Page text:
User Story Mapping—Goal-Driven Backlog Development

User Story Mapping—Goal-Driven Backlog Development

Steve Rogalsky posted a good explanation of how to do user story mapping—a technique for assuring that you are delivering value, not just a list of features in your product. When a product manager is planning what the product releases will include, the goal is to deliver value for the customers and users.

For both agile and waterfall processes, one of the bigger risks is that a product release will include a collection of shiny objects or features. Every release of a product should make it better than the previous release. User story mapping is a technique for assuring that each release or iteration makes the product tangibly better.

An outside-in approach to developing great products starts with market-sensing—understanding the problems that are important to your market. You don’t solve problems with features. In fact, your product doesn’t solve problems. Your users solve problems—and your goal is to create a product that helps them solve or avoid problems.

User story mapping forces you to explicitly understand the processes that users follow or will follow to solve problems and the value-chain or workflow by which these users achieve their goals. Jeff Patton has shared a great presentation that explains this in much more detail.

Big-bang software and IT-system releases are often specified with massive requirements documents that include long lists of stuff to do. A couple of decades ago, people realized that long lists—with often hundreds of items—are particularly difficult to consume and manage in documents, so they started moving them into spreadsheets. These long lists became easy to manage as long as you were willing to forget about delivering value and focus instead on delivering all of the items on the list.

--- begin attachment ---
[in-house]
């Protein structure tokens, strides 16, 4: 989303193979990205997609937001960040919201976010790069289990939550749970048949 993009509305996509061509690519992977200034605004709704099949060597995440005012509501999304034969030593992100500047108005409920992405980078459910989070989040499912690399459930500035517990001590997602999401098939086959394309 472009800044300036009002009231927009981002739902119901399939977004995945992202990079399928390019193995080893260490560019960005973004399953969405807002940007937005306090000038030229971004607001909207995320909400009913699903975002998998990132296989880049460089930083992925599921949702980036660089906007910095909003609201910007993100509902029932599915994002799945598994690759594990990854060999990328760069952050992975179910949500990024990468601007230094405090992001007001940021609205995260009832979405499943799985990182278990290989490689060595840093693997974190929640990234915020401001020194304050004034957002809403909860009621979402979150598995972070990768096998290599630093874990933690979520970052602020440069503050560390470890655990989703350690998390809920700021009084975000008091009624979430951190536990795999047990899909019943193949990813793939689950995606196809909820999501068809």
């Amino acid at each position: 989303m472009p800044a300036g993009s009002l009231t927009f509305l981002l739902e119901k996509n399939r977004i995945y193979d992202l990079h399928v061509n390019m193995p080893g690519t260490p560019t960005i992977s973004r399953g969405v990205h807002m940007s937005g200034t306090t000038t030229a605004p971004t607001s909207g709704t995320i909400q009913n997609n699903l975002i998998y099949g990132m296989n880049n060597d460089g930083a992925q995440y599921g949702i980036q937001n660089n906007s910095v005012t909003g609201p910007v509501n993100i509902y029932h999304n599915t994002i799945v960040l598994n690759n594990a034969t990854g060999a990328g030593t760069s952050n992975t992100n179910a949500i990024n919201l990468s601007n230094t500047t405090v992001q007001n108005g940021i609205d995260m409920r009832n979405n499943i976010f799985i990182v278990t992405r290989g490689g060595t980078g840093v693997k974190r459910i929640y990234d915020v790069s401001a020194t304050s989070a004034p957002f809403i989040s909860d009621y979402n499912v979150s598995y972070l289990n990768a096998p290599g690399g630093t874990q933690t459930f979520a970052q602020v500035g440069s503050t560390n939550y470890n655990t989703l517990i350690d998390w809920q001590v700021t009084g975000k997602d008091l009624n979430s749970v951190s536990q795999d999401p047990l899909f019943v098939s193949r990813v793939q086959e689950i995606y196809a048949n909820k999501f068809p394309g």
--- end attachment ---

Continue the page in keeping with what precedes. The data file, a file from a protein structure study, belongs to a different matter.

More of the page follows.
This is one of the manifestations of bad-software-development practices that helped spur the move to agile development processes and incremental delivery—breaking that massive list into a collection of smaller lists. Working in sprints improves the execution aspects of software delivery, but if that’s all you do, you’re still just executing against a list of stuff to do, albeit more efficiently.

Jeff Patton refers to this as a flat backlog—a list of stories that fails to provide any connection to the value that is to be delivered to users who are trying to solve problems. With user story mapping, you organize the user stories or tasks that users perform into groups that identify which stories are collectively required to deliver value.

This is a powerful technique for assessing the completeness of your requirements. It also gives you a tool for assuring that each release or iteration adds value by enabling a user to solve, or more effectively solve, a problem—avoiding a delivery that only solves half of a problem.

The user story map gives you a tool for organizing what is included in each release—solutions to problems. This also drives you to think about incremental releases becoming incrementally more useful at solving problems, instead of becoming incrementally less incomplete at solving problems.

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